Jayhawker

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James H. Lane, Senator and Union General; a leading Jayhawker

Jayhawkers is a term that came into use just before the American Civil War in Bleeding Kansas. It was adopted by militant bands of Free-Staters. These bands, known as "Jayhawkers", were guerrilla fighters who often clashed with pro-slavery groups from Missouri known at the time as "Border Ruffians". After the Civil War, the word "Jayhawker" became synonymous with the people of Kansas.[1] Today a Jayhawk is typically a student, fan, or alumnus of the University of Kansas. "Jayhawk" is also the name of their mascot, a mythical bird with a history based on the Bleeding Kansas era term.[2]

History[change | change source]

The term was adopted as a nickname by a group of emigrants traveling to California in 1849.[3] The origin of the term may go back as far as the Revolutionary War, when it was reportedly used to describe a group associated with American patriot John Jay.[4]

About 1858 the slang term "jayhawking" became widely used as a synonym for stealing.[5] It was also used at the same time during the Kansas territorial period. The term came to be used to describe militant bands nominally associated with the free-state cause.[6] Another historian of the time described the jayhawkers as bands of men that were willing to fight, kill, and rob for a variety of motives that included defense against pro-slavery. They fought "Border Ruffians" raiding into Kansas.[7] In Missouri, "Jayhawker" was a derogatory term for Kansans who raided into Missouri, murdered slaveowners, burned and looted their property in the name of freeing slaves.[8]

Notorious Jayhawkers[change | change source]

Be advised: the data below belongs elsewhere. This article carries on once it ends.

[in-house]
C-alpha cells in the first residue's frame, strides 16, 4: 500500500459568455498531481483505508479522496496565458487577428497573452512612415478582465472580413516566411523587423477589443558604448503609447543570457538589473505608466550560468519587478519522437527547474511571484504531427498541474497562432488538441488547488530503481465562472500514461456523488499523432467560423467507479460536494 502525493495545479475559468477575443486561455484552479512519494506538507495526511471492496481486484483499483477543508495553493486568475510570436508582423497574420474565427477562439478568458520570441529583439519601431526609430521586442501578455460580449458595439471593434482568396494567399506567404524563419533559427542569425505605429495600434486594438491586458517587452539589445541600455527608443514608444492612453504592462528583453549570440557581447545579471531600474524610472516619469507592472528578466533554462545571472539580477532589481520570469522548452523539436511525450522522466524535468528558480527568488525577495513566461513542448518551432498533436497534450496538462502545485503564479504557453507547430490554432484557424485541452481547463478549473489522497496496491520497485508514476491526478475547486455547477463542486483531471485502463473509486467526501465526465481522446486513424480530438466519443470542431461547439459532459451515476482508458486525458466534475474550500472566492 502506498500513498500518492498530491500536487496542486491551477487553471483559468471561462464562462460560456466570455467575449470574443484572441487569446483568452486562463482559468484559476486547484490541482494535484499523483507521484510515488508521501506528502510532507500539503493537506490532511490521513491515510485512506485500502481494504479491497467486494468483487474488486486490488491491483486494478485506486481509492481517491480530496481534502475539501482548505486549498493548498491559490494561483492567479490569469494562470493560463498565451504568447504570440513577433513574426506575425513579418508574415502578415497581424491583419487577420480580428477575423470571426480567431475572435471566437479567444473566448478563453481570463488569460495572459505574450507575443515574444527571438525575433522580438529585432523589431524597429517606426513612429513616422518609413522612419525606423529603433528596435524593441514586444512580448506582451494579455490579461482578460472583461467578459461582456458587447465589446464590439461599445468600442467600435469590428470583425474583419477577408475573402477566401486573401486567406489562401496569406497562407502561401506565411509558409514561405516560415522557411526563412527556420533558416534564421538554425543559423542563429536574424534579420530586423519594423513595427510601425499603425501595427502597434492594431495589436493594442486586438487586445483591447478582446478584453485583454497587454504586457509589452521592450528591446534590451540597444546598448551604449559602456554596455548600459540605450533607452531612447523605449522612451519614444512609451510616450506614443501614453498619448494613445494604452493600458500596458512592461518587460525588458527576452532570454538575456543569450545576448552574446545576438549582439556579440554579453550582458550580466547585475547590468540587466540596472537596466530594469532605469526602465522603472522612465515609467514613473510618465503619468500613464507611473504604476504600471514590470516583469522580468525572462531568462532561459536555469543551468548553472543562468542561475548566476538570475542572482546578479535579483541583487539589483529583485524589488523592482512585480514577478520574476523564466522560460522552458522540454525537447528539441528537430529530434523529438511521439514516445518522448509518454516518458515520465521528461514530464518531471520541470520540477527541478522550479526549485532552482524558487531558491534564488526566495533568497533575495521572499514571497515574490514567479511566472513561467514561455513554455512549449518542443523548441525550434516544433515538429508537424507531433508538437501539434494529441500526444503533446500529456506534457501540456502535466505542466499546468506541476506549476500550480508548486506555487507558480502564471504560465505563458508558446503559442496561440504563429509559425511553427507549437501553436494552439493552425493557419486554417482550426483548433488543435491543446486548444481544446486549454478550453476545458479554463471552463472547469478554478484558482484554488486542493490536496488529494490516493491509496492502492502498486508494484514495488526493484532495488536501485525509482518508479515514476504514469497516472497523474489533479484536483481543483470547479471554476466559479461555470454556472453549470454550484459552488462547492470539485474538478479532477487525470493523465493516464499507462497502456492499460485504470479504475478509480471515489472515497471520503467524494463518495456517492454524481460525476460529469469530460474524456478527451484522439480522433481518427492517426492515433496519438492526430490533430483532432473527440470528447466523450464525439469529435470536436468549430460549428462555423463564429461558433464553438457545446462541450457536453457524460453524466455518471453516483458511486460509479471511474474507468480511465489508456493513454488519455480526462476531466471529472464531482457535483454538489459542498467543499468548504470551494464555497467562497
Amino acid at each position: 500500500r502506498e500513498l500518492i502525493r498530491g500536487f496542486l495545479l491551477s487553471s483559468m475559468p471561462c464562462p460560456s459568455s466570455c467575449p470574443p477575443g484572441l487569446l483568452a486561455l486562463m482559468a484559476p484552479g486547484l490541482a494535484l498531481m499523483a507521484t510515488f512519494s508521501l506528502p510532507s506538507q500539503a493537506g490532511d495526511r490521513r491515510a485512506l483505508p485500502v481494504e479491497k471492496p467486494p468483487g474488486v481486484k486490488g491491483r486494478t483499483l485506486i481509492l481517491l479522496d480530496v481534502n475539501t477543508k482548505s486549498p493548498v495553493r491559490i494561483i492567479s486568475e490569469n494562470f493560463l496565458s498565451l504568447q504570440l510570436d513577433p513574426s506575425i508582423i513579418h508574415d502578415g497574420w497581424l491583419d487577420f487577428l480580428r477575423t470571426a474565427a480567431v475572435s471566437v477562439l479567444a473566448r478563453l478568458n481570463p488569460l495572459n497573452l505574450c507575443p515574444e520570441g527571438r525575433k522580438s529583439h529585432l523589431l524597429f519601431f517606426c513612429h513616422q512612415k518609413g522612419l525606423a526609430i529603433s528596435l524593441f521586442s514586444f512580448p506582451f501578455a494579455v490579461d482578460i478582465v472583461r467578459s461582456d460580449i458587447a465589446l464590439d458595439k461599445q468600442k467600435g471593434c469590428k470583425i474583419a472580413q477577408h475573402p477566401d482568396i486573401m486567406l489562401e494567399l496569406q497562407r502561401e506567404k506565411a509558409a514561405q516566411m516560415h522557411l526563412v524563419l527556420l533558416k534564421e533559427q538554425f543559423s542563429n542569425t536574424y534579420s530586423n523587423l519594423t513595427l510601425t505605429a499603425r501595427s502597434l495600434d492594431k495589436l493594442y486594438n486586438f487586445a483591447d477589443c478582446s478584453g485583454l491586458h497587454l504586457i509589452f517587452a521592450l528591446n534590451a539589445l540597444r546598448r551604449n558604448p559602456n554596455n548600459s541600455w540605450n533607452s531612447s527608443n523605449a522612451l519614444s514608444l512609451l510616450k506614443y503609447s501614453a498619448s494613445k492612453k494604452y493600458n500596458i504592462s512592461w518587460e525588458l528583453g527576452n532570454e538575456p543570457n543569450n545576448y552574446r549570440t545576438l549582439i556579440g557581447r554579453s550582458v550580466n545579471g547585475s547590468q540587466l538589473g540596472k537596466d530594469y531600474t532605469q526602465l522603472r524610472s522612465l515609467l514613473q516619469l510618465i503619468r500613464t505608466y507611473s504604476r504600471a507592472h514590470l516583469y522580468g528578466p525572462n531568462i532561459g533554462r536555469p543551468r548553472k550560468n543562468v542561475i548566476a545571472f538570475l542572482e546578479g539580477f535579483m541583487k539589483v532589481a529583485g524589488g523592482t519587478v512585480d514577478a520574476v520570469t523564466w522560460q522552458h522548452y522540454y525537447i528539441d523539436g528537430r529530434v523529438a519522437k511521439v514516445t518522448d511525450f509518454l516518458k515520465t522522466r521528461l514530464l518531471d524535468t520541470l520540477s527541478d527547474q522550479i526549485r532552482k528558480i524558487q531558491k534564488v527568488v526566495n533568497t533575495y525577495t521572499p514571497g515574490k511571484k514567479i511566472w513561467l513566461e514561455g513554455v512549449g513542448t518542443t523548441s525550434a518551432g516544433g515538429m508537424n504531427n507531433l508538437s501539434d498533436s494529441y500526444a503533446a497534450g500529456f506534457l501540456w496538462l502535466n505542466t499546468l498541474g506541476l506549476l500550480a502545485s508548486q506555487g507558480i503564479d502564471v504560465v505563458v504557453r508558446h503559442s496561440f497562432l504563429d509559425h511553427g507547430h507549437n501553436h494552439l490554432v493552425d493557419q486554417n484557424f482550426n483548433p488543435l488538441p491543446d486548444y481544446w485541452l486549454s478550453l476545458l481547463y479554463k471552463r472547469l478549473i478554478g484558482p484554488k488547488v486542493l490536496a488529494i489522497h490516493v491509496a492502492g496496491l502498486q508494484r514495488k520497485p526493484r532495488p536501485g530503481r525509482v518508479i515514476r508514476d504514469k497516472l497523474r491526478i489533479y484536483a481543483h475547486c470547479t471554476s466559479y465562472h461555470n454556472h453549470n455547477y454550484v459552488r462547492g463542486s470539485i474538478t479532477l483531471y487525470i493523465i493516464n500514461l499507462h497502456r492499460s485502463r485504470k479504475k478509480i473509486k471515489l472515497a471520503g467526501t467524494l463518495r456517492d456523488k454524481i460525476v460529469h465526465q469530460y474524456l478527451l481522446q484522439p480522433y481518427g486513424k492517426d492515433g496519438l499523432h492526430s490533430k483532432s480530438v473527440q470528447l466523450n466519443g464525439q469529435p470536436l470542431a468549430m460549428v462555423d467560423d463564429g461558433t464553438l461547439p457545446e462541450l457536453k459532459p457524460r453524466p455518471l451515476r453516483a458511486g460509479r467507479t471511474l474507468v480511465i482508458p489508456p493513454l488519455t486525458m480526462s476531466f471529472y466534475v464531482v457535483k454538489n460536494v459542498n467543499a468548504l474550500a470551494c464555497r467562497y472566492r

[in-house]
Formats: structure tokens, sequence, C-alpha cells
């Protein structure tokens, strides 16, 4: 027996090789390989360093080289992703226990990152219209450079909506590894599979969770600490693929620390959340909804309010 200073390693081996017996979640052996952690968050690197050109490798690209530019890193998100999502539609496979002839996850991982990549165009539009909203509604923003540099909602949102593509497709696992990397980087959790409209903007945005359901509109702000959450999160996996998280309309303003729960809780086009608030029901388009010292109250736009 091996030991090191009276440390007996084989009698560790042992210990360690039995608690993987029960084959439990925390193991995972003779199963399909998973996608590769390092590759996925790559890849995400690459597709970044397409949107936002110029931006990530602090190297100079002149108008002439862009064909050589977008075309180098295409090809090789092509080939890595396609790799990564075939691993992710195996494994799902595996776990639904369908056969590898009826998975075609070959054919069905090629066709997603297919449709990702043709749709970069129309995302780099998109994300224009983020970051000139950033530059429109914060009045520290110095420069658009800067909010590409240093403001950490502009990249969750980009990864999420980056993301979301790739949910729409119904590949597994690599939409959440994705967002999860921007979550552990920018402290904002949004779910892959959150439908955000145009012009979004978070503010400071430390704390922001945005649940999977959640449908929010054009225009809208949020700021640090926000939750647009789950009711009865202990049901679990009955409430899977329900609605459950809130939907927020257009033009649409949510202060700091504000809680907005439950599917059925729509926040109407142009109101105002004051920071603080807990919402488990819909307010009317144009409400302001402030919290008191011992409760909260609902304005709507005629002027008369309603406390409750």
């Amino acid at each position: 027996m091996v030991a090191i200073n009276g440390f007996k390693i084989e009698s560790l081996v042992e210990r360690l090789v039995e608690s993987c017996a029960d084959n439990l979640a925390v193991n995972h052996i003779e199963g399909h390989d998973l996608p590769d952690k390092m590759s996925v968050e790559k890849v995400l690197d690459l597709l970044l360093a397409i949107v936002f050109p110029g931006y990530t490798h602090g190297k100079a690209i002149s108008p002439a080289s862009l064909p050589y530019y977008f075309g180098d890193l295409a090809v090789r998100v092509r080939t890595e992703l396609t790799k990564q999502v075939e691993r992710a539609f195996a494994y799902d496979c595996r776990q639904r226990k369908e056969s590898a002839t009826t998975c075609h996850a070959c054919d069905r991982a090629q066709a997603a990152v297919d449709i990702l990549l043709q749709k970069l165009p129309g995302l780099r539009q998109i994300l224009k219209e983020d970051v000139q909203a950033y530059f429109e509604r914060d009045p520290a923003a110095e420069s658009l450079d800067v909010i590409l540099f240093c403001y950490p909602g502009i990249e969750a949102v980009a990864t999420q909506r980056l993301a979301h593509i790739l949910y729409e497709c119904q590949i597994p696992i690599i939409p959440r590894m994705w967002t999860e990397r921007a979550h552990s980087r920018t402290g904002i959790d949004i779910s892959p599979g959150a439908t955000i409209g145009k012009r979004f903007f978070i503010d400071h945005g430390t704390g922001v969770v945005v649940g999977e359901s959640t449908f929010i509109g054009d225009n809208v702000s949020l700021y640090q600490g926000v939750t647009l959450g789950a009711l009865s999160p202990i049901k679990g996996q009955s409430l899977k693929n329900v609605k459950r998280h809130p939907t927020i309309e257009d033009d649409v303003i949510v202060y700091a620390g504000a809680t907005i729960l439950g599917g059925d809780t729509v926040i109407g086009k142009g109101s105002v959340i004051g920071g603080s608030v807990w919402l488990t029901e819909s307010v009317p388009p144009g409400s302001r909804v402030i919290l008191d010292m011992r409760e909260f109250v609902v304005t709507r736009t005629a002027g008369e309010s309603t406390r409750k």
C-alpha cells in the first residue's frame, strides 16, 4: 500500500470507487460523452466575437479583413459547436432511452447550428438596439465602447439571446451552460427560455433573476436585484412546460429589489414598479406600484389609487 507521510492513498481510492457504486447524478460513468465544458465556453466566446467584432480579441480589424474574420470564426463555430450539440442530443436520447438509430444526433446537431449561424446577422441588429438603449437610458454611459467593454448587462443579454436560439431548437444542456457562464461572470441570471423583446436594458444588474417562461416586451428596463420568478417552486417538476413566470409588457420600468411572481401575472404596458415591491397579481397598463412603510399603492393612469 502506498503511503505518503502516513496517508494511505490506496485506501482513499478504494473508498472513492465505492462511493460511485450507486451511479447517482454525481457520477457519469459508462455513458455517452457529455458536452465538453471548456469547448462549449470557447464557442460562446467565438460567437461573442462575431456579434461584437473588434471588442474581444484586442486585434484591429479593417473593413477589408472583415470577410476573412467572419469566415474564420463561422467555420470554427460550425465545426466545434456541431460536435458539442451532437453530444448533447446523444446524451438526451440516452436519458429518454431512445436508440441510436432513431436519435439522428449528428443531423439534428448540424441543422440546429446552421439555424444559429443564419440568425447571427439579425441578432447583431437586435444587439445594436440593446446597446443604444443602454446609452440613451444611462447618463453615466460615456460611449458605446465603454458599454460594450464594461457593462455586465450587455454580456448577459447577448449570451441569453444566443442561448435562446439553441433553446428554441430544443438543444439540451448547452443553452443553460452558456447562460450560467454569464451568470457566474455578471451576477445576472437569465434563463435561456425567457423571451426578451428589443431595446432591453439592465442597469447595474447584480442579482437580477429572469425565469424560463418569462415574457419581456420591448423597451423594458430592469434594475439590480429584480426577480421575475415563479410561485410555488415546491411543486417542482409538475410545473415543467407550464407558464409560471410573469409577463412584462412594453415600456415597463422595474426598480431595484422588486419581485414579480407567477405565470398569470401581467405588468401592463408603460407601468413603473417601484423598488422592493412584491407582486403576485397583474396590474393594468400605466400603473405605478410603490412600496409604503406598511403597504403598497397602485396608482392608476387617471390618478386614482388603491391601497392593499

James Henry Lane , moved to Lawrence, Kansas in 1855. Despite being a Democrat he became affiliated with the Free-Staters. He soon became one of the leaders of the Jayhawkers. Later a Union General and U.S. Senator, he led the 3rd and 4th Kansas Volunteer Infantry and 5th Kansas Cavalry on raids into Missouri. They burned most of the town of Osceola, Missouri, stole everything they could and freed the slaves in the town.

Charles R. Jennison was the leader of the "Independent Mounted Kansas Jayhawkers", also known as the 7th Kansas Volunteer Cavalry, was another who led raids into Missouri. The regiment was officially termed the 7th Regiment Kansas Volunteer Cavalry, but was popularly known as Jennison's Jayhawkers.[9]


University of Kansas[change | change source]

In 1890, the football team of the University of Kansas called themselves the "Jayhawkers". Later it was shortened to "Jayhawk". They became synonymous with their mascot, a mythical bird called the Jayhawk. Their connections to the Jayhawkers of the Bleeding Kansas era and Civil War are a part of their history.

References[change | change source]

  1. Kirke Mechem (1944). "The Mythical Jayhawk". Kansas Historical Quarterly (Kansas Historical Society) 13 (1): 1–15. http://www.kshs.org/p/kansas-historical-quarterly-the-mythical-jayhawk/12962. Retrieved April 14, 2014. 
  2. "The Jayhawk". University of Kansas. Retrieved 25 June 2016.
  3. Simeon M. Fox,"The Story of the Seventh Kansas." Transactions of the Kansas State Historical Society 8(1904): 13-49.
  4. The Daily Cleveland Herald, (Cleveland, OH) Saturday, December 21, 1861. Issue 301; column B
  5. T. F. Robley, History of Bourbon County, Kansas: To the Close of 1865 (Fort Scott, KS: Press of the Monitor Book & printing Company, 1894), p. 111
  6. "Marais des Cygnes massacre". Kansas Legends. Legends of America. Retrieved 25 June 2016.
  7. G. Murlin Welch, Border Warfare in Southeast Kansas: 1856-1859 (Pleasanton, KS: Published for the Linn County Historical Society [by] Linn County Publishers, 1977)
  8. James W. Erwin, Guerrillas in Civil War Missouri (Charleston, SC: History Press, 2012), p. 16
  9. Stephen Z. Starr, The Union Cavalry in the Civil War: The War in the West, 1861–1865 (Baton Rouge; London: Louisiana State University Press, 1985), p. 9